[ ... ]
    </response>
 R: <failure xmlns='urn:ietf:params:xml:ns:xmpp-sasl'>
      <not-authorized/>
    </failure>
    Security Warning: This error condition includes but is not limited
    to the case of incorrect credentials or a nonexistent username.
    In order to discourage directory harvest attacks, no
    differentiation is made between incorrect credentials and a
    nonexistent username.

6.5.11. temporary-auth-failure

 The authentication failed because of a temporary error condition
 within the receiving entity, and it is advisable for the initiating
 entity to try again later; sent in reply to an <auth/> element or a
 <response/> element.
 I: <response xmlns='urn:ietf:params:xml:ns:xmpp-sasl'>
      [ ... ]
    </response>
 R: <failure xmlns='urn:ietf:params:xml:ns:xmpp-sasl'>
      <temporary-auth-failure/>
    </failure>

6.6. SASL Definition

 The profiling requirements of [SASL] require that the following
 information be supplied by the definition of a using protocol.
 service name:  "xmpp"
 initiation sequence:  After the initiating entity provides an opening
    XML stream header and the receiving entity replies in kind, the
    receiving entity provides a list of acceptable authentication

Saint-Andre Standards Track [Page 91] RFC 6120 XMPP Core March 2011

    methods.  The initiating entity chooses one method from the list
    and sends it to the receiving entity as the value of the
    'mechanism' attribute possessed by an <auth/> element, optionally
    including an initial response to avoid a round trip.
 exchange sequence:  Challenges and responses are carried through the
    exchange of <challenge/> elements from receiving entity to
    initiating entity and <response/> elements from initiating entity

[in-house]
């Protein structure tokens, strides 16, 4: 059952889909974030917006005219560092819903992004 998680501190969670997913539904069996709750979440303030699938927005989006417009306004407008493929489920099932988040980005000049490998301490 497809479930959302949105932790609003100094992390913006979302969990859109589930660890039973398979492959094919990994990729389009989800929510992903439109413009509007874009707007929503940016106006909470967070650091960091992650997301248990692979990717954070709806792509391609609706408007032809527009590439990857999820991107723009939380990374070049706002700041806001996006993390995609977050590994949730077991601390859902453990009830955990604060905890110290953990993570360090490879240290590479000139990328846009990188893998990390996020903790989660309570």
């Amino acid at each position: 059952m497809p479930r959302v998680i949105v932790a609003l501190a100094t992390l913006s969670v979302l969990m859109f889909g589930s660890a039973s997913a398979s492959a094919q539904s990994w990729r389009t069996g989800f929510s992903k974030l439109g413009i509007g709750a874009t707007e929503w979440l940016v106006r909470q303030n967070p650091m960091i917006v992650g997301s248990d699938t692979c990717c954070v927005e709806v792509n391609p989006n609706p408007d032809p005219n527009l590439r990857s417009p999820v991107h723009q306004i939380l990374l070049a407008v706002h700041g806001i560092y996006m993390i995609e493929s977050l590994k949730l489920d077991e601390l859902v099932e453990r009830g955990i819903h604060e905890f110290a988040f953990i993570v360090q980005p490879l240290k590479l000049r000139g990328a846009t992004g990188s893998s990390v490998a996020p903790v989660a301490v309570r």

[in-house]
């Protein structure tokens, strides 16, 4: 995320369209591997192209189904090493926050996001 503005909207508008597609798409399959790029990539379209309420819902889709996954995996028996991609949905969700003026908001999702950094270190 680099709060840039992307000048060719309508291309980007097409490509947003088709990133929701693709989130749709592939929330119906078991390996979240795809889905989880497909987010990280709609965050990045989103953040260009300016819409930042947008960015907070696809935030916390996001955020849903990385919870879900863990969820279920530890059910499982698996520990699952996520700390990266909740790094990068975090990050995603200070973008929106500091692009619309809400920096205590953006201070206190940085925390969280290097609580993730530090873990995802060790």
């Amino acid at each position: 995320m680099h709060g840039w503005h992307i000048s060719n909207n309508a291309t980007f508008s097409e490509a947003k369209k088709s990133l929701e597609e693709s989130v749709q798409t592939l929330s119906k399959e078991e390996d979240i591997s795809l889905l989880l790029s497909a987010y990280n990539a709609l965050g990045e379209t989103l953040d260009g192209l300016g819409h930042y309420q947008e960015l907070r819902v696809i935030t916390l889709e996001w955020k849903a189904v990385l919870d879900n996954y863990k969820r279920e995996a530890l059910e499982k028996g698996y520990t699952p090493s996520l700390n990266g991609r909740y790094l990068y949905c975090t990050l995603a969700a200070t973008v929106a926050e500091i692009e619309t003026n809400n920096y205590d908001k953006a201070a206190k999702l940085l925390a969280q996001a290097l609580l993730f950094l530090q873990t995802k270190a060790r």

to receiving entity.  The receiving entity reports failure by
    sending a <failure/> element and success by sending a <success/>
    element; the initiating entity aborts the exchange by sending an
    <abort/> element.  Upon successful negotiation, both sides
    consider the original XML stream to be closed and new stream
    headers are sent by both entities.
 security layer negotiation:  The security layer takes effect
    immediately after sending the closing '>' character of the
    <success/> element for the receiving entity, and immediately after
    receiving the closing '>' character of the <success/> element for
    the initiating entity.  The order of layers is first [TCP], then
    [TLS], then [SASL], then XMPP.
 use of the authorization identity:  The authorization identity can be
    used in XMPP to denote the non-default <localpart@domainpart> of a
    client; an empty string is equivalent to an absent authorization
    identity.

7. Resource Binding

7.1. Fundamentals

 After a client authenticates with a server, it MUST bind a specific
 resource to the stream so that the server can properly address the
 client.  That is, there MUST be an XMPP resource associated with the
 bare JID (<localpart@domainpart>) of the client, so that the address
 for use over that stream is a full JID of the form
 <localpart@domainpart/resource> (including the resourcepart).  This
 ensures that the server can deliver XML stanzas to and receive XML
 stanzas from the client in relation to entities other than the server
 itself or the client's account, as explained under Section 10.
    Informational Note: The client could exchange stanzas with the
    server itself or the client's account before binding a resource
    since the full JID is needed only for addressing outside the
    context of the stream negotiated between the client and the
    server, but this is not commonly done.

Saint-Andre Standards Track [Page 92] RFC 6120 XMPP Core March 2011

 After a client has bound a resource to the stream, it is referred to
 as a "connected resource".  A server SHOULD allow an entity to
 maintain multiple connected resources simultaneously, where each
 connected resource is associated with a distinct XML stream and is
 differentiated from the other connected resources by a distinct
 resourcepart.
    Security Warning: A server SHOULD enable the administrator of an
    XMPP service to limit the number of connected resources in order
    to prevent certain denial-of-service attacks as described under
    Section 13.12.
 If, before completing the resource binding step, the client attempts
 to send an XML stanza to an entity other than the server itself or